A basic understanding of structure fishing is critical to fishing success in both freshwater and saltwater. Fish congregate around oyster bars, sand bars, grass beds, timber, rips, channel edges, rock piles, jetties, bridges, wrecks, artificial reefs, and other structure.
Downed timber is one of the most common types of natural structure. Tree trunks and other timber is especially common along streams, creeks, and wooded shorelines.
Spatterdock (lillypads) provide cover for a wide range of fish species including largemouth bass, crappie, sunfish, pickerel, snakeheads, perch, catfish, and others. Spadderdock is found in lakes, ponds, creeks, and tidal rivers.
Sandbars are often associated with structure fishing. Anglers usually cast lures towards bars, retrieving back into deeper water.
In saltwater estuaries, oyster bars attract a variety of species. Anglers fish around shallow water oyster bars for drum, seatrout, striped bass, scup, and other species. In deeper water, oyster bars are popular areas for bottom fishing, chumming, jigging, and other techniques.
Along rivers and estuary shorelines, points can be productive areas to fish. Points that lie along open shorelines are usually bordered by sandbars, submerged aquatic vegetation, drop offs, and other fish attracting features.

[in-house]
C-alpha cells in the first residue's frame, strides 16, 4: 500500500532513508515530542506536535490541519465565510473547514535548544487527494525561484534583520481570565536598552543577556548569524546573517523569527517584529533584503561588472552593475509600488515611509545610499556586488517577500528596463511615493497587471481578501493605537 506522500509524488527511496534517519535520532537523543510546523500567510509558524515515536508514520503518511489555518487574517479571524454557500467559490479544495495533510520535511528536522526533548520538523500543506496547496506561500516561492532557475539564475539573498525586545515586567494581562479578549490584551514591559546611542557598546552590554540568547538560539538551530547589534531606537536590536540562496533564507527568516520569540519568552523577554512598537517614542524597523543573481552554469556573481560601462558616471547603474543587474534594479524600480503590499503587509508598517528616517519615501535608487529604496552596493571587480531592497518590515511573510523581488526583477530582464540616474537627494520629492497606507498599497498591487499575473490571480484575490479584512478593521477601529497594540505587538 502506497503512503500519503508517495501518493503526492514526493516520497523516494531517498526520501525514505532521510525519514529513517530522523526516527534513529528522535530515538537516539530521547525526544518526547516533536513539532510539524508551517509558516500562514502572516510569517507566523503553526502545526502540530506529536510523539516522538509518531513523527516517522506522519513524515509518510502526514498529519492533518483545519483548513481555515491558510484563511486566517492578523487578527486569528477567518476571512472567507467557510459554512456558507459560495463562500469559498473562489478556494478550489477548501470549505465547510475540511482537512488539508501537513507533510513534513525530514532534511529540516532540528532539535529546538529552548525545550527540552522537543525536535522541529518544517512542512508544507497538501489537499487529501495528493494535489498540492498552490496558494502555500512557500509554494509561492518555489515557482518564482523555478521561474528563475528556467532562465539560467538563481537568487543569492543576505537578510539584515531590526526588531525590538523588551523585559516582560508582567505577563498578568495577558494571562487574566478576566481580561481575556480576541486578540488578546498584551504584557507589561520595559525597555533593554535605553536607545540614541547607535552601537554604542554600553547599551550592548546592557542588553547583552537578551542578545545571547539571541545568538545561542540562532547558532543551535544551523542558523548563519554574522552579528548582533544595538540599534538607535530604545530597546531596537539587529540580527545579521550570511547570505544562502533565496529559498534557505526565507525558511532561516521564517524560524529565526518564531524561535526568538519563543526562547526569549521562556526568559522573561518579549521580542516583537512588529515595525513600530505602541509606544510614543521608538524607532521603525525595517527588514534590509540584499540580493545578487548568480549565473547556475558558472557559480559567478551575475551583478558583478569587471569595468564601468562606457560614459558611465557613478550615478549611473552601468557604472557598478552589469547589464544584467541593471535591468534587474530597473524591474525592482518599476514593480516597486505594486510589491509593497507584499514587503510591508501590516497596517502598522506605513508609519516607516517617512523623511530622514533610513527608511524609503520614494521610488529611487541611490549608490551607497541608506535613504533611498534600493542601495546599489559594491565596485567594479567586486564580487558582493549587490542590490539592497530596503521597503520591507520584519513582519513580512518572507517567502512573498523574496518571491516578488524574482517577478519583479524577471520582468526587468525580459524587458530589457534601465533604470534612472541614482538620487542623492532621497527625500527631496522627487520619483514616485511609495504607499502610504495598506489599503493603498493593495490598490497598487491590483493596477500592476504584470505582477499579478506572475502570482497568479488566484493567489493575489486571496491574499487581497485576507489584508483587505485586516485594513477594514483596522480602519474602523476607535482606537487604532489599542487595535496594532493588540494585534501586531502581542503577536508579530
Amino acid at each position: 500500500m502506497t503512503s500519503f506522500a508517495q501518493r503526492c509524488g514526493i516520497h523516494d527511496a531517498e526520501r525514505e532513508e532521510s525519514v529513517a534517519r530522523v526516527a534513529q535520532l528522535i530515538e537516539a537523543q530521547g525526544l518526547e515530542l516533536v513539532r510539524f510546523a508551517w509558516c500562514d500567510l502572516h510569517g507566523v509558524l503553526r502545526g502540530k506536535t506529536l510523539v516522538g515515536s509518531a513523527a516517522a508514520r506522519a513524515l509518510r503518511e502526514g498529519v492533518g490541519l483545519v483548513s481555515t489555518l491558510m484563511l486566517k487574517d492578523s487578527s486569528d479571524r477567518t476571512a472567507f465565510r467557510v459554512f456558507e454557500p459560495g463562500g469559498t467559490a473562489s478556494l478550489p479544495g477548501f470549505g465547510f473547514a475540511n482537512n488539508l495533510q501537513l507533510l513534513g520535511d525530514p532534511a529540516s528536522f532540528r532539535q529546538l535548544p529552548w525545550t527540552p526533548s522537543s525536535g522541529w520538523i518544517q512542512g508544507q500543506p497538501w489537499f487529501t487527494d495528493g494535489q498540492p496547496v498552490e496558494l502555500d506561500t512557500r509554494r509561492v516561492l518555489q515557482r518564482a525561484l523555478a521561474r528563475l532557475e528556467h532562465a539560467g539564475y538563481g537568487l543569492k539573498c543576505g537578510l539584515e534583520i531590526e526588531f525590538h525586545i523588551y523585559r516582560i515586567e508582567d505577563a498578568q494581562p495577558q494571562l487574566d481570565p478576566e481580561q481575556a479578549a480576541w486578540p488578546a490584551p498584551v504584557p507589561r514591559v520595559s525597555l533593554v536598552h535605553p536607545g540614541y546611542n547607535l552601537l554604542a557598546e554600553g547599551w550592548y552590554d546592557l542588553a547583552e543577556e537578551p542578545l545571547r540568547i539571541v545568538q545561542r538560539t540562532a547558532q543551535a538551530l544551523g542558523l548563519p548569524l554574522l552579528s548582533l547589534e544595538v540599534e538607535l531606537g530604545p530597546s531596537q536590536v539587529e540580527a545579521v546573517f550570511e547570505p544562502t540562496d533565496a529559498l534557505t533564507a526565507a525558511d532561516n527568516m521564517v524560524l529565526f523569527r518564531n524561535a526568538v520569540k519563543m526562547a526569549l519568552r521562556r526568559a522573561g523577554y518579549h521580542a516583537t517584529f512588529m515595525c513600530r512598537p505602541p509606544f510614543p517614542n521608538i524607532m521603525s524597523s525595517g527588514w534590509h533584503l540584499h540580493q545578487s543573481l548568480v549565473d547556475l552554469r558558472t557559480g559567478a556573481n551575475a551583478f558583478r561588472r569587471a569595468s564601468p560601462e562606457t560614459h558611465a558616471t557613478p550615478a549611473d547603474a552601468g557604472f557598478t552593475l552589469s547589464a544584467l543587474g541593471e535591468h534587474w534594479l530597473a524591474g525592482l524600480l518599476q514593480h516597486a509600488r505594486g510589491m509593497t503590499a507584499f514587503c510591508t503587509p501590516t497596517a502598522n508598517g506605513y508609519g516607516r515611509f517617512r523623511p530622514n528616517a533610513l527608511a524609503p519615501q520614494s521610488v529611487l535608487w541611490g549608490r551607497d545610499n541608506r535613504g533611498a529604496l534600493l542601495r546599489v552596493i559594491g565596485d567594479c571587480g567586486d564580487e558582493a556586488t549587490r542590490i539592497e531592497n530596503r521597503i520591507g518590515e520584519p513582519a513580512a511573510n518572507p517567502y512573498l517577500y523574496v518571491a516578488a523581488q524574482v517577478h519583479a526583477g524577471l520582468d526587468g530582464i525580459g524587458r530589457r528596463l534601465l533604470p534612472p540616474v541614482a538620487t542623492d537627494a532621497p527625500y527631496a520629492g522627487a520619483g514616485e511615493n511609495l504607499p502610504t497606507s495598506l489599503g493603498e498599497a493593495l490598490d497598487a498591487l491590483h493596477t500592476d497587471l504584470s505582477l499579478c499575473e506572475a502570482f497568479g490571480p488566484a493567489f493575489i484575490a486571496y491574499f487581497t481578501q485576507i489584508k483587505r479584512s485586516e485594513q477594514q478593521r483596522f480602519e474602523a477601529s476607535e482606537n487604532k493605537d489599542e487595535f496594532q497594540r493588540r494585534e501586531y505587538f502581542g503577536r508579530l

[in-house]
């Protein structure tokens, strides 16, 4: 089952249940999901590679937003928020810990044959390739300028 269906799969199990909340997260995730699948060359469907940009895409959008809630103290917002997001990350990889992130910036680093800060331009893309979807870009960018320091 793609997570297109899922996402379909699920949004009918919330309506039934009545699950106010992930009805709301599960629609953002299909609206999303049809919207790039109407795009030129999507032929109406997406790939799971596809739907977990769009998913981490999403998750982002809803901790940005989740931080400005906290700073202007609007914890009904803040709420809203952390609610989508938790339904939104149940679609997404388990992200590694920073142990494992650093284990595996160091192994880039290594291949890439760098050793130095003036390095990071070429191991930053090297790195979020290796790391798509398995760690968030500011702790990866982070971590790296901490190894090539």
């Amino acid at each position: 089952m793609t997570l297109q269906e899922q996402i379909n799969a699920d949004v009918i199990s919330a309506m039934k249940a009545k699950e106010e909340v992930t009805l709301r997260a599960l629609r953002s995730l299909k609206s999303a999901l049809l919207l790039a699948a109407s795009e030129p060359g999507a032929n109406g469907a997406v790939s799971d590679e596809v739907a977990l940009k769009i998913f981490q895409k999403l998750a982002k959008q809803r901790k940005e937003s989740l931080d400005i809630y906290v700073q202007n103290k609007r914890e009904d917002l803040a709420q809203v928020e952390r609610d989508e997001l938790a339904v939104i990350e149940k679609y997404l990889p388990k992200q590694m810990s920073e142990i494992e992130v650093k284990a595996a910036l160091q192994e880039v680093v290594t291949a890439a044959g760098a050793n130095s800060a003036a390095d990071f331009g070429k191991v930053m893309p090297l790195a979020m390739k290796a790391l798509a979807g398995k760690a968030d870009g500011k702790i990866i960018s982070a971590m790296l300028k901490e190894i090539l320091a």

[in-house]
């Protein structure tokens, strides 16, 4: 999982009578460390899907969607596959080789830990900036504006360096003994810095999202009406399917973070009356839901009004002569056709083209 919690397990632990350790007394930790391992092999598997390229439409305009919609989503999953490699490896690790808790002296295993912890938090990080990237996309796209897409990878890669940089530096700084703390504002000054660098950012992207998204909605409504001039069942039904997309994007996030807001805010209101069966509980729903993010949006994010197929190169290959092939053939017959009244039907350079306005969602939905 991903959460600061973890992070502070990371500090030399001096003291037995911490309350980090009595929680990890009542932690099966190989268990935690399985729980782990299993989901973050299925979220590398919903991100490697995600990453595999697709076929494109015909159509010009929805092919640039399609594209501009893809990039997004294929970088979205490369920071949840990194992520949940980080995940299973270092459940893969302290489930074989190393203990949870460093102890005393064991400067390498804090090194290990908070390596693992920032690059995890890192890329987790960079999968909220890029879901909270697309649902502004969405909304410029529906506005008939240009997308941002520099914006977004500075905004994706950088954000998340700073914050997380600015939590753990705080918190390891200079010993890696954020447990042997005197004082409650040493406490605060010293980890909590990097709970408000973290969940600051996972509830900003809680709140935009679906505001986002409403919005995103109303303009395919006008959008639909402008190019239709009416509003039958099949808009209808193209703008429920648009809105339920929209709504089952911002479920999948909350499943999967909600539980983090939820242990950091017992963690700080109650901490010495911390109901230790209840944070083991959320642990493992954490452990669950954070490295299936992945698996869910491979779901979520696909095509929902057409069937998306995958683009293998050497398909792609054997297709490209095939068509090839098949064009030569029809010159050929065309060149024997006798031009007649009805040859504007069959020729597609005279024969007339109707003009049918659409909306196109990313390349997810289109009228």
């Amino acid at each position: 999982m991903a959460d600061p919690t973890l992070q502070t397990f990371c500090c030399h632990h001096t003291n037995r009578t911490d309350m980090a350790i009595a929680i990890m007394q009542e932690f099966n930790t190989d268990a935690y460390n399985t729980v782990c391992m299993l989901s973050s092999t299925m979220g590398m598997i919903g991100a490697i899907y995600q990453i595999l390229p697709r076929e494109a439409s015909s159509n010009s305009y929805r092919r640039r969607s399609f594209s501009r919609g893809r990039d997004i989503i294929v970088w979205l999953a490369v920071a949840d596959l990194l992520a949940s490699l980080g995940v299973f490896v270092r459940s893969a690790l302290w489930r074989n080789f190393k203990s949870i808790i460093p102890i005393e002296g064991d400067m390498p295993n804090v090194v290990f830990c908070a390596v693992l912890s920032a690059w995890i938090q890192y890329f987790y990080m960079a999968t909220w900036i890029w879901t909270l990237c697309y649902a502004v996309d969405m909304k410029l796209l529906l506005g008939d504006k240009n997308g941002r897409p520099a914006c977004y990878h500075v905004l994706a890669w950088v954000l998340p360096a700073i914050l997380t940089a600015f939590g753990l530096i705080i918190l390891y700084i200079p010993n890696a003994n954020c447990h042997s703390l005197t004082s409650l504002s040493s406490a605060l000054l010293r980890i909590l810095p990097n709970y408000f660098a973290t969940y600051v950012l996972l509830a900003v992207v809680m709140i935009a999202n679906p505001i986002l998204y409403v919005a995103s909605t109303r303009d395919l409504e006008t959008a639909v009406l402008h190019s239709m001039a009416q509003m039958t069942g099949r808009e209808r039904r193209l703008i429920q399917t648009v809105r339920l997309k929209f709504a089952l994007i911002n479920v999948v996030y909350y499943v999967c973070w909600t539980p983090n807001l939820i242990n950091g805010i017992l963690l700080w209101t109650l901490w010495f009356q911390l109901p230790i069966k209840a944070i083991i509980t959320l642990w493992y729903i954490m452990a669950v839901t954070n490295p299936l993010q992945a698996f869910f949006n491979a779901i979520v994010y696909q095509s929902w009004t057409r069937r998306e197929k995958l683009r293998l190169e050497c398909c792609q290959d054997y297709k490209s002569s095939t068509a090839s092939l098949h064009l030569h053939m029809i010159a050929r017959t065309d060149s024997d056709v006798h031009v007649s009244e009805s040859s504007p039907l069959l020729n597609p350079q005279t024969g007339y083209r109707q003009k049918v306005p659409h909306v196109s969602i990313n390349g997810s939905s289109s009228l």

In some areas, crab and fish traps along shorelines can act as mini fish havens. These specialized types of gear are located at strategic locations along shorelines. Anglers fishing near bank traps usually cast or troll just outside the outermost portion of the gear.
Docks and other man made structures provide shad and cover for a variety of fish species.
Although dilapidated docks and sunken vessels can be a hazard to boaters, they sometimes act as fish havens.
Piers provide structure for fish as well as access for anglers.
Bulkheads are common along rivers and urban shorelines. In some locations, bulkheads provide havens for fish and forage species. They also affect fish movements by causing fish to travel along their flank.
Groups of pilings, known as “dolphins” can provide structure for fish. Dolphins are often found in areas where currents are strong. Fish often lurk in eddies that are created by dolphins.
Bridges are among the best examples of man made structures that attract fish. Bridge components often casements, include pilings, rock piles, dolphins, and other structures.
Buoys and other navigational aids often attract fish. Where permitted, anglers cast or troll near fixed or floating structures.
Tide rips occur when tidal currents are forced to the surface due to underwater structure, opposing currents, or other obstructions. When wind and tide oppose each other, wave actions within tide rips can increase greatly. An example of a shoreline tide rip can be seen in this tide rip diagram.
In the Atlantic, many of the same types of structures hold fish. In addition, the possibilities include sea bass pot buoys, lobster gear buoys, weed lines, and floating objects.
One type of ocean structure not to be overlooked are commercial fishing boats. When trawlers and other boats return bycatch overboard, tuna, dolphin, sharks, and other fish often move in to feed.
For anglers, identifying and locating structure can be essential for success.